Forget about the Pacific Northwest or the chilly coast of Maine. Your next piece of salmon could come from the Sunshine State. What was once a sprawling tomato field near the Miami suburb of Homestead is being turned over in stages for a new crop: Atlantic salmon.
The sudden interest in a U.S. salmon production market sparked recently when the price of indoor recirculating aquaculture technology started to fall in line with increasing costs for offshore aquaculture pen operations. The U.S. consumes almost all Atlantic salmon raised in farms. Europe, Chile, and Canada imports about 95 percent of it by plane.
Atlantic Sapphire, a Norwegian company that pioneered technology to farm salmon entirely on land, is building a salmon farm near the southernmost edge of the continental U.S., about an hour’s drive south of Miami.
The company says they’re going to be able to offer a fresher product in the U.S., at a lower price. Because they’re going to avoid the substantial shipping charges that come with sending refrigerated salmon overseas.
South Florida climate may seem like the most unlikely spot to raise the protein-rich, cold-water fish. However, the company says Florida’s unique underground geology and the state’s business-friendly environmental regulations ended up being the perfect mix for its plunge into the U.S. market.
Atlantic Sapphire’s new technology represents the latest step toward farm-raised fish, a practice mired in controversy but growing worldwide. According to the Food and Agriculture Organization of the United Nations, fish farming, known as “aquaculture,” has expanded so rapidly that it now provides half the fish consumed by humans each year.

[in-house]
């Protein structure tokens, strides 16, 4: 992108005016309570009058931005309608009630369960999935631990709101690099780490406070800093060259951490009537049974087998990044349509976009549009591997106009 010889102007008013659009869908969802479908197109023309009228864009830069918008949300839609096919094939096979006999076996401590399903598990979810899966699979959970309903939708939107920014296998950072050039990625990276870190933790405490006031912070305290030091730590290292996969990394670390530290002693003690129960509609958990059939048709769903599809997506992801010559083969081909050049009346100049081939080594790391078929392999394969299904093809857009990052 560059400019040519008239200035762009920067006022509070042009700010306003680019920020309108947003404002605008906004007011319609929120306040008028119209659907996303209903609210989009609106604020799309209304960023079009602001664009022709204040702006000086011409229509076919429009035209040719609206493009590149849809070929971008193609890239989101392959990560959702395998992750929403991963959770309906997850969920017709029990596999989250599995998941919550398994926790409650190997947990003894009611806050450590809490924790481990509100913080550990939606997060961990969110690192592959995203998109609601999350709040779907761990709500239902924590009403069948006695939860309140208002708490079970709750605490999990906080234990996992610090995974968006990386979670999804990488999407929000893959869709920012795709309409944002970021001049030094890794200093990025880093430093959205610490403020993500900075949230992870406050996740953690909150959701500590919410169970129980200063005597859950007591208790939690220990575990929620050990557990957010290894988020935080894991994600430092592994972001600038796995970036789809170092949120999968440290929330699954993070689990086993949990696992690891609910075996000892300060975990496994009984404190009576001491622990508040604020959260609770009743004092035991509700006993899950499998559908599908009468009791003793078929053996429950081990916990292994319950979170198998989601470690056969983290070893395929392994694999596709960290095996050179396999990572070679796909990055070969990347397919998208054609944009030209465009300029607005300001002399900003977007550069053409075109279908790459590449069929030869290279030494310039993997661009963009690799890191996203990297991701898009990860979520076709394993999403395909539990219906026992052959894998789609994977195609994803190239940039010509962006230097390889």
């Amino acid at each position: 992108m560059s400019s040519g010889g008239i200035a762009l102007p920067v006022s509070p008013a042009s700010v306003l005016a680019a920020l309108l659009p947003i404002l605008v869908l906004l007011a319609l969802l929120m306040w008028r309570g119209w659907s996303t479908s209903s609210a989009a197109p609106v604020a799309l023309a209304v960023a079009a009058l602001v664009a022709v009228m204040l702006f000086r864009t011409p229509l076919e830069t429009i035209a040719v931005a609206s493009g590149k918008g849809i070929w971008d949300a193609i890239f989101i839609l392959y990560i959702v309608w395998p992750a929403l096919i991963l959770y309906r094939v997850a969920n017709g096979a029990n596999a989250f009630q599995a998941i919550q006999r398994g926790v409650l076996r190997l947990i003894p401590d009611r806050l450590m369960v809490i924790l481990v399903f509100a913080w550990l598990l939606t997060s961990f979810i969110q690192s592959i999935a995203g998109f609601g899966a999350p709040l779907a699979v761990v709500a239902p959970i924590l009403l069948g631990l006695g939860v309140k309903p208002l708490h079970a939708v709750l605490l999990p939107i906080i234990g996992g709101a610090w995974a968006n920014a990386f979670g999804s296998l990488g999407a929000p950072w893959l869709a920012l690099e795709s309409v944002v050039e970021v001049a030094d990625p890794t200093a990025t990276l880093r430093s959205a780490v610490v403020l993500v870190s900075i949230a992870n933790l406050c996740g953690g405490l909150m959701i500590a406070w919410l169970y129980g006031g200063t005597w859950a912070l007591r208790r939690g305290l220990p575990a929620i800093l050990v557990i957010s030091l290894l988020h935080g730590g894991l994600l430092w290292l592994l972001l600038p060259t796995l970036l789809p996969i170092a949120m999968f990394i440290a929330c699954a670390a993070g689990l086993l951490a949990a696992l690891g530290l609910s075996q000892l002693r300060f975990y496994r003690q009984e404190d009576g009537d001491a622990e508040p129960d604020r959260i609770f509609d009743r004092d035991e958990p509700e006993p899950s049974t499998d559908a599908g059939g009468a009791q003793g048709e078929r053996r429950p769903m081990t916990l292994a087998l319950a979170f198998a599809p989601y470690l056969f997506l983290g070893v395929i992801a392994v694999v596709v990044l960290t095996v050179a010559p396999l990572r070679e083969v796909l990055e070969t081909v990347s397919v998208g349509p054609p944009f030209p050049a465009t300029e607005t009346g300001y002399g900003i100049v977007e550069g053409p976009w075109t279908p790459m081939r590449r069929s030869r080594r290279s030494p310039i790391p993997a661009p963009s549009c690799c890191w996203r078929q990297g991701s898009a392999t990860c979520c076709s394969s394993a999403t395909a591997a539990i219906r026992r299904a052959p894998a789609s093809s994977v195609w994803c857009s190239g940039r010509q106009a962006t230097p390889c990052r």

Atlantic Sapphire’s technique is unique because the salmon go through their entire life cycle in a contained, above-ground, filtered water system.
The company is building a series of water tanks connected by 67 miles of pipes. The process starts with smaller tanks for salmon eggs that grow to containers that will hold 450,000 gallons of water each. The water in the tanks is cooled to 59 degrees. It slowly transitions from freshwater to saltwater to mimic the salmon’s natural life cycle. A 400,000-square-foot roof designed to keep out the sun and withstand hurricane-force winds will cover the entire site.
While all that work happens above ground, the key to the project lies underneath. Just underground lies the Biscayne Aquifer, a freshwater reservoir from which much of the region extracts its drinking water. Below that is a layer of impermeable clay, followed by a separate layer of saltwater. Underneath that is another impermeable layer of clay, mud, and rock, followed by a region called the “boulder zone”. That porous, cavernous segment is so deep that many Florida cities already pump their wastewater down there.
If all goes according to plan, Atlantic Sapphire will crank out 10,000 metric tons of salmon by 2020. The company bought 20 adjacent acres of land to expand further and has the option to buy 40 more acres. That would allow the company to produce 90,000 metric tons of salmon a year, about 10% of the U.S. market.
According to a Florida economic-consulting firm, The Washington Economics Group, the company plans a total capital investment of about $585 million. The finished project will support 80 to 100 local jobs. Including engineers, geologists, biologists, veterinarians and the workers that feed, move and process the salmon.